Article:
Q: What is your involvement with Phi Eta Sigma?
A: I have served as Phi Eta Sigma’s faculty advisor since fall 2000. Recently I turned this advising role over to one of our new faculty members, Dr. Tiffany Wright. I enjoyed assisting the members of this honor society in organizing their annual induction ceremony and overseeing their financial accounts. My role was strictly advisory as the great students in this organization really do all the work.
Q: Where are you from?
A: I grew up in Easton, Pa. I still have family in that area and enjoy visiting my good old hometown.
Q: What college/university did you attend? Major?
A: I graduated from Millersville in 1992. While here as a student, I majored in psychology and was fortunate enough to have been taught by great professors like Dr. Luek, Dr. Smith-Wade-El and Dr. Woo, who helped develop my passion for psychology. I also was a part of the University honors program. I received my master’s and doctoral degrees in educational psychology from the University of Delaware.
Q: What was your dream job when you were growing up?
A: Teacher – I was one of those kids who rallied (or maybe coerced) the neighborhood kids to let me “teach” them in my makeshift school in our basement. Even though I had this calling to teach early in life, I actually steered away from it and focused on developmental psychology when I first entered graduate school. But once I took an elective course in educational psychology, I was back to my childhood dream job.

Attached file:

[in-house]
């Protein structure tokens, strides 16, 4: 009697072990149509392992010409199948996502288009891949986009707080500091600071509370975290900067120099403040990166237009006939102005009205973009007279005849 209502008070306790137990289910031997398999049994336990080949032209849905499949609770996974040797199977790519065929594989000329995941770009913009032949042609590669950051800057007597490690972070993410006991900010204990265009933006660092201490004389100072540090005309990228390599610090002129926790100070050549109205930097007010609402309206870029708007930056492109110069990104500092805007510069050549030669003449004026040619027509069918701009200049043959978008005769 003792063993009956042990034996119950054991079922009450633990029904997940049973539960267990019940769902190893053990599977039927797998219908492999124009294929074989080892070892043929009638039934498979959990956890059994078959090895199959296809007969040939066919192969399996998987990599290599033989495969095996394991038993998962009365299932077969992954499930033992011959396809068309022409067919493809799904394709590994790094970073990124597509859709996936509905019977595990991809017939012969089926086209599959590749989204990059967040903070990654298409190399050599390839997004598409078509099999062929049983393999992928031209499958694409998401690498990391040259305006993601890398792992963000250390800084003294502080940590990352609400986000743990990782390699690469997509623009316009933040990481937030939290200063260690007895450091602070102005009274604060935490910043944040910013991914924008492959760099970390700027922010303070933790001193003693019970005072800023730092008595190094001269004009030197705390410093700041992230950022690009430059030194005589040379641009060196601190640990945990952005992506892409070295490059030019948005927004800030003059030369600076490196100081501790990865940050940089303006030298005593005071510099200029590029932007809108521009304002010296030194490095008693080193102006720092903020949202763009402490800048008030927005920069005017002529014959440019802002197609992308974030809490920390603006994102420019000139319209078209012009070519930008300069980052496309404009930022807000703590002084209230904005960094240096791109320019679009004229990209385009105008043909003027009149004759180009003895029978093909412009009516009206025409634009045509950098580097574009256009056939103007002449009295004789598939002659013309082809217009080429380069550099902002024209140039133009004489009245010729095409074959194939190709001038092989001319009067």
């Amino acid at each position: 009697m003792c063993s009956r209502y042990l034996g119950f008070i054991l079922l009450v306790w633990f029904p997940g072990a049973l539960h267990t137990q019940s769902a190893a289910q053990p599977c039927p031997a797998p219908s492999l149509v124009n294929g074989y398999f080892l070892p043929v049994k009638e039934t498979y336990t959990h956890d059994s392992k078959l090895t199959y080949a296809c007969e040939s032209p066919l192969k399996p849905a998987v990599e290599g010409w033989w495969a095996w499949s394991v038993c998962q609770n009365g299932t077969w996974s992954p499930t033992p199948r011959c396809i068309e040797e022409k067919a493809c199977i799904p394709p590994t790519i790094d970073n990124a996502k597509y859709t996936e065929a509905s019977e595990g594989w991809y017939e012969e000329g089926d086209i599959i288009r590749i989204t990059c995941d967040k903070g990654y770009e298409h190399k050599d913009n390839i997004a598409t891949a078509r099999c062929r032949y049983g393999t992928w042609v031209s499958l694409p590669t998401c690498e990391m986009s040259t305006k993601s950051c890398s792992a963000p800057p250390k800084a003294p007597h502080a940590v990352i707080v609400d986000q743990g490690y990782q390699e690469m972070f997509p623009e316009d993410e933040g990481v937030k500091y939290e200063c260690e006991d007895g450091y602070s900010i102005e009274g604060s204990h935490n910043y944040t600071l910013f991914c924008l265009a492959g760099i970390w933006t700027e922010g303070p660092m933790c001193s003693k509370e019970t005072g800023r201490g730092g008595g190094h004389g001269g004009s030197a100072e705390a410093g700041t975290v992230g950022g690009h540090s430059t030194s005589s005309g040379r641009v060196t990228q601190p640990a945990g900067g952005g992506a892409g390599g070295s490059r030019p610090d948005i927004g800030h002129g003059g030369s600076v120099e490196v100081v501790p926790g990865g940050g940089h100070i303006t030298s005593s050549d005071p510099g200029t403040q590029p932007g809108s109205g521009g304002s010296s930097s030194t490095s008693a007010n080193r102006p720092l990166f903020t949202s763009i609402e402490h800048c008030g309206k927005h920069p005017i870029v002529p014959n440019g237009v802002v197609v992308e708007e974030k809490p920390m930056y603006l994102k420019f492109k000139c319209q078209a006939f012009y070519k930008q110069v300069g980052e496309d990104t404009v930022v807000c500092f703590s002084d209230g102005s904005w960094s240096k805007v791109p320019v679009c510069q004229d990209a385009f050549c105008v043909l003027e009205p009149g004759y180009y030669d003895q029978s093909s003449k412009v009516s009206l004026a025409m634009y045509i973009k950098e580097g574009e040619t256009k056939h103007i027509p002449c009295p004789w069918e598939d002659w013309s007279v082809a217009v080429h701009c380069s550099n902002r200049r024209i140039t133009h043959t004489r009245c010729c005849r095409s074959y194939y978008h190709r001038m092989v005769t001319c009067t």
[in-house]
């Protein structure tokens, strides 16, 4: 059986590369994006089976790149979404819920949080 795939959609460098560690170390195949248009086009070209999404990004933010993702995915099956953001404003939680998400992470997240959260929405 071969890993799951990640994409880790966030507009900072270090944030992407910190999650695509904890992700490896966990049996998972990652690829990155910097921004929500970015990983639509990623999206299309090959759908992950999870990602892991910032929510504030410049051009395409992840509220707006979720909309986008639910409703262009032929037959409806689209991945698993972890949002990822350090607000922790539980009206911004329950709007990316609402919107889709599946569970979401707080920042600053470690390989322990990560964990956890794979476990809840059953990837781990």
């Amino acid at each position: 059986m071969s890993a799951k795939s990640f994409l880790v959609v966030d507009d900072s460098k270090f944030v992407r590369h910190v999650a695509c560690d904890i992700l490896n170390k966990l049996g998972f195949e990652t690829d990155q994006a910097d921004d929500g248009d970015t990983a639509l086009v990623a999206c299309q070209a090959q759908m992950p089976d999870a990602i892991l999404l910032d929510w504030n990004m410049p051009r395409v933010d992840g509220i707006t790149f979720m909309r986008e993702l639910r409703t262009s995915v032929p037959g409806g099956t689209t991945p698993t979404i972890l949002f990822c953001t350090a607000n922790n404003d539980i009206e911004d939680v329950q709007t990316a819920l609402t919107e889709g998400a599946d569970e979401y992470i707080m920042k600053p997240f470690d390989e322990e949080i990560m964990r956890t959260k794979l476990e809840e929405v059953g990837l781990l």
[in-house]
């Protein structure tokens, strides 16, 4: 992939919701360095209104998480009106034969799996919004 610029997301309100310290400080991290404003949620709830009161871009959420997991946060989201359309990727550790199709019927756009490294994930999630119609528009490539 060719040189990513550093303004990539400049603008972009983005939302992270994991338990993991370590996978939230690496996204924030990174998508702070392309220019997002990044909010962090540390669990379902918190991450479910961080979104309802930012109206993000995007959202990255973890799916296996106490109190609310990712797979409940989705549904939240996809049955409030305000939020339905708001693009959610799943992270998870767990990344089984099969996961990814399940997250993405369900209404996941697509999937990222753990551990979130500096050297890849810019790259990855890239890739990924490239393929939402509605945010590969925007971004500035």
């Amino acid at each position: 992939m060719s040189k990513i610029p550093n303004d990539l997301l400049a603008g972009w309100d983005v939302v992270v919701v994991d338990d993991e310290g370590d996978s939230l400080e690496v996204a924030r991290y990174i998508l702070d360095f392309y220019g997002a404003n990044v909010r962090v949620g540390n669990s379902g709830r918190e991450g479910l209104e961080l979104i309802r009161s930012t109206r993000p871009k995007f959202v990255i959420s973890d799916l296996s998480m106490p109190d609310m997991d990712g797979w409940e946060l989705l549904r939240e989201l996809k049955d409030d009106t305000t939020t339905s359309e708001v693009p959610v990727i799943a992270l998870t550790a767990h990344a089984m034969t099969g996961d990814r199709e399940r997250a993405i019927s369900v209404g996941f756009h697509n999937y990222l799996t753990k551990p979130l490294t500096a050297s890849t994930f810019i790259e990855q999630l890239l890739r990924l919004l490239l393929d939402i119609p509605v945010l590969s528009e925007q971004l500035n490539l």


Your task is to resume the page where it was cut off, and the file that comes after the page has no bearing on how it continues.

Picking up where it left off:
Q: What is your favorite book?
A: I am an avid reader (in fact, I often trade books with Laurie Hanich). One of my favorite books is still The Poisonwood Bible by Barbara Kingsolver.
Q: What is your greatest accomplishment?
A: With no reservation, my family and friends are my biggest accomplishment. As I mentioned above, Joshua, who now is in first grade, challenges me each day with his inquisitive personality. Emma, my two year old, is so curious and really makes me stop and “look” at the world. My husband, Mike, is an amazing partner and truly dedicated father. I am fortunate to have many great groups of friends from every aspect of my life-the high school gang, the Millersville gang, the University of Delaware gang and the Highcroft neighbors. Of course, I also take great pride in the work that I do here at Millersville, which can only happen with the great support of family and friends.
Q: Is there anything else you would like to tell us?
A: Being a Millersville University alum and now a Millersville University faculty member, I can say with assurance that Millersville has so much to offer to both students and faculty if you “seize the opportunity.” I felt that I did this as a student by being involved in the University and psychology honors programs. As a faculty member, I am fortunate to exist in a community where I am able to share my knowledge and passion related to teaching and learning with engaged students and colleagues every day.